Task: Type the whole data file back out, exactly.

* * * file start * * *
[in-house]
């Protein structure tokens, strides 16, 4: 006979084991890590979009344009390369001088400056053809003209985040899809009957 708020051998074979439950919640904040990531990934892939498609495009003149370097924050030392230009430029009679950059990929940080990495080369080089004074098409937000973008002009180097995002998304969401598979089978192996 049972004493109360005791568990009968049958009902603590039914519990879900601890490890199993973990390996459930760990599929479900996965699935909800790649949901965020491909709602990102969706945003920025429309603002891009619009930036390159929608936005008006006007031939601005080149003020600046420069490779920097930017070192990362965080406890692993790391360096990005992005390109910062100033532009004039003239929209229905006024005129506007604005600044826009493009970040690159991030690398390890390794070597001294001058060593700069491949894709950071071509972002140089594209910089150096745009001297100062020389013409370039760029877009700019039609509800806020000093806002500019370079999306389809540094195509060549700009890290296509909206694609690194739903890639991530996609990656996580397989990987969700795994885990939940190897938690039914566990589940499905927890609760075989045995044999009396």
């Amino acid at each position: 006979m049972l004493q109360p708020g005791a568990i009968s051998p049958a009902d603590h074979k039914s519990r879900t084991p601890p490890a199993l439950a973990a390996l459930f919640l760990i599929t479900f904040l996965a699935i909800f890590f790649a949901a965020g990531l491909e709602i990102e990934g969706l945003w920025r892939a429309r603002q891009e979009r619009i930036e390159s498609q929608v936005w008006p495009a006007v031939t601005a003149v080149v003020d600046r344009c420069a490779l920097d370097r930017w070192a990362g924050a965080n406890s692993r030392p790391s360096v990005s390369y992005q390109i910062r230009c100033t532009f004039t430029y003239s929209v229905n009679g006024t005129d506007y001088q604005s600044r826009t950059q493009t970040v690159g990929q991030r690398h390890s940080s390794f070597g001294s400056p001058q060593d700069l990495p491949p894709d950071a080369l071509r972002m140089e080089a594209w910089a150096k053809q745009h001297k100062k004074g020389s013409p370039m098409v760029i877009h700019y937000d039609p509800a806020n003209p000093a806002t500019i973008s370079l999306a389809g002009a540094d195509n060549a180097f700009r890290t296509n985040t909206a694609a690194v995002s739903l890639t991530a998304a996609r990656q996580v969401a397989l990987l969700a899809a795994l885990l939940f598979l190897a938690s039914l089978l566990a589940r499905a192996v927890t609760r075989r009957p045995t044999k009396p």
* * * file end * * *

[in-house]
């Protein structure tokens, strides 16, 4: 006979084991890590979009344009390369001088400056053809003209985040899809009957 708020051998074979439950919640904040990531990934892939498609495009003149370097924050030392230009430029009679950059990929940080990495080369080089004074098409937000973008002009180097995002998304969401598979089978192996 049972004493109360005791568990009968049958009902603590039914519990879900601890490890199993973990390996459930760990599929479900996965699935909800790649949901965020491909709602990102969706945003920025429309603002891009619009930036390159929608936005008006006007031939601005080149003020600046420069490779920097930017070192990362965080406890692993790391360096990005992005390109910062100033532009004039003239929209229905006024005129506007604005600044826009493009970040690159991030690398390890390794070597001294001058060593700069491949894709950071071509972002140089594209910089150096745009001297100062020389013409370039760029877009700019039609509800806020000093806002500019370079999306389809540094195509060549700009890290296509909206694609690194739903890639991530996609990656996580397989990987969700795994885990939940190897938690039914566990589940499905927890609760075989045995044999009396």
């Amino acid at each position: 006979m049972l004493q109360p708020g005791a568990i009968s051998p049958a009902d603590h074979k039914s519990r879900t084991p601890p490890a199993l439950a973990a390996l459930f919640l760990i599929t479900f904040l996965a699935i909800f890590f790649a949901a965020g990531l491909e709602i990102e990934g969706l945003w920025r892939a429309r603002q891009e979009r619009i930036e390159s498609q929608v936005w008006p495009a006007v031939t601005a003149v080149v003020d600046r344009c420069a490779l920097d370097r930017w070192a990362g924050a965080n406890s692993r030392p790391s360096v990005s390369y992005q390109i910062r230009c100033t532009f004039t430029y003239s929209v229905n009679g006024t005129d506007y001088q604005s600044r826009t950059q493009t970040v690159g990929q991030r690398h390890s940080s390794f070597g001294s400056p001058q060593d700069l990495p491949p894709d950071a080369l071509r972002m140089e080089a594209w910089a150096k053809q745009h001297k100062k004074g020389s013409p370039m098409v760029i877009h700019y937000d039609p509800a806020n003209p000093a806002t500019i973008s370079l999306a389809g002009a540094d195509n060549a180097f700009r890290t296509n985040t909206a694609a690194v995002s739903l890639t991530a998304a996609r990656q996580v969401a397989l990987l969700a899809a795994l885990l939940f598979l190897a938690s039914l089978l566990a589940r499905a192996v927890t609760r075989r009957p045995t044999k009396p």